At Liverpool John Moores University, a project evaluating the use of lecture capture software found that most students were using the recordings strategically, repeatedly watching sections of them to help them understand key aspects of the lecture or areas they knew they would be assessed on or activities they would be carrying out in the lab, the report notes.
The analysis persuaded the university to shift from mere lecture capture to education enhancement – instead of providing recordings of whole lectures, they began to provide recordings of key sections for which repeated instructions or explanation are useful, the report says.
As learning at university becomes increasingly digital, with more course material becoming available through virtual learning environments, augmented learning environments and increasing use of portable devices, such as wearable technology, the volume of data about a student’s learning will grow, and with it the capability to provide a more complete and powerful portrait of the student.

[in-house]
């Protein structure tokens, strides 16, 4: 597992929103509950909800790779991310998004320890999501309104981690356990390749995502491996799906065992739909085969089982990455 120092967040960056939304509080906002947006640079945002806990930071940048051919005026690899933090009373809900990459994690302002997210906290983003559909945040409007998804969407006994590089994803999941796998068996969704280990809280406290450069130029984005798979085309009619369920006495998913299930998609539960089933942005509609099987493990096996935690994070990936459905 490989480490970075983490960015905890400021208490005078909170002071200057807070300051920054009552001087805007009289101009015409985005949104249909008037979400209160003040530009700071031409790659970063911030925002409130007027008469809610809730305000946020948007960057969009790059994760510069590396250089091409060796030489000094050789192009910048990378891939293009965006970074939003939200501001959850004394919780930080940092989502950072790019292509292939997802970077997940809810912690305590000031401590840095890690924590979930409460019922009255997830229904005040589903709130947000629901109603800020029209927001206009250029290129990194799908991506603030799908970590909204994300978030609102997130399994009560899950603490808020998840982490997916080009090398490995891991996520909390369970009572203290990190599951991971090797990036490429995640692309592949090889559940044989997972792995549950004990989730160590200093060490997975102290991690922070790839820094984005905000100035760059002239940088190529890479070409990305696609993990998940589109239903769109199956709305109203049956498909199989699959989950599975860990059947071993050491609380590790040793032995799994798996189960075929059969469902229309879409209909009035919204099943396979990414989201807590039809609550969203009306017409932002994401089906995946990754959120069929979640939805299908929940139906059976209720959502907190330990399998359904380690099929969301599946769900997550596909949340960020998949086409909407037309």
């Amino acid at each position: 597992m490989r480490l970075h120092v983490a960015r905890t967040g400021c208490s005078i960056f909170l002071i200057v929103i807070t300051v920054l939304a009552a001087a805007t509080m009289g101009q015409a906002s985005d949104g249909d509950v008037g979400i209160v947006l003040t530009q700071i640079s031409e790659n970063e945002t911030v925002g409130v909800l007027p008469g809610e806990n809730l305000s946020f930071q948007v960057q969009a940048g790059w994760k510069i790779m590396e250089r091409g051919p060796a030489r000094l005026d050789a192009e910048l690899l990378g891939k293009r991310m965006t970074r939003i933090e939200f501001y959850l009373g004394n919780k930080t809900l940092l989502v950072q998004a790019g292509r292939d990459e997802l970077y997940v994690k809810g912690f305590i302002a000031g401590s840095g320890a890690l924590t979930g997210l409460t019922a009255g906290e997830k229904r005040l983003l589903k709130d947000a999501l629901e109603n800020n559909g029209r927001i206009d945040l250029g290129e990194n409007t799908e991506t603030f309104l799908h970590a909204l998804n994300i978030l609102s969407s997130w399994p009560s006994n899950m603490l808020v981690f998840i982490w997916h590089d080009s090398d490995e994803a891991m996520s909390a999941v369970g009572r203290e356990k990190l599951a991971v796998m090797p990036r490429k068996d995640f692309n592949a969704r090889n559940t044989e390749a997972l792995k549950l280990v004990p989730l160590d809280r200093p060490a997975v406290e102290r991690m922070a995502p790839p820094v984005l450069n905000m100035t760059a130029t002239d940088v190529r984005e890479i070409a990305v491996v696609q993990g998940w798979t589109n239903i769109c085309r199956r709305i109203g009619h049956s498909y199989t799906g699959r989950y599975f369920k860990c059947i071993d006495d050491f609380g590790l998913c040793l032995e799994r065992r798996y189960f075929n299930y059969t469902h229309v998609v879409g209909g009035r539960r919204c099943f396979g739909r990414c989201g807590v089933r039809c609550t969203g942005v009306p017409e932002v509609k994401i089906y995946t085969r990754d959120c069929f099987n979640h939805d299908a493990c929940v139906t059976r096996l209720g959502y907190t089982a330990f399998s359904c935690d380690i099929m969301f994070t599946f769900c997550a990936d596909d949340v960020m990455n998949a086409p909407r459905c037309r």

If data can be used so effectively to enhance student learning, it begs the question whether it can also be used to improve the quality of teaching. If the UK really is implementing a consumer-driven approach, will data analytics be used to help students ensure they are getting value for their £9,000 (US$12,900) tuition fees?
The report suggests that there could indeed be scope for using data on teaching performance under the proposed Teaching Excellence Framework. However, there would be wariness among tutors about having their performance scrutinised. “This is an area that will become increasingly contentious in the future,” the report predicts.
Fully informed consent
It also warns that the general move towards exploiting data must follow hand-in-hand with ethical policies and codes of practice governing the use of student data to effectively address student privacy, data security and consent.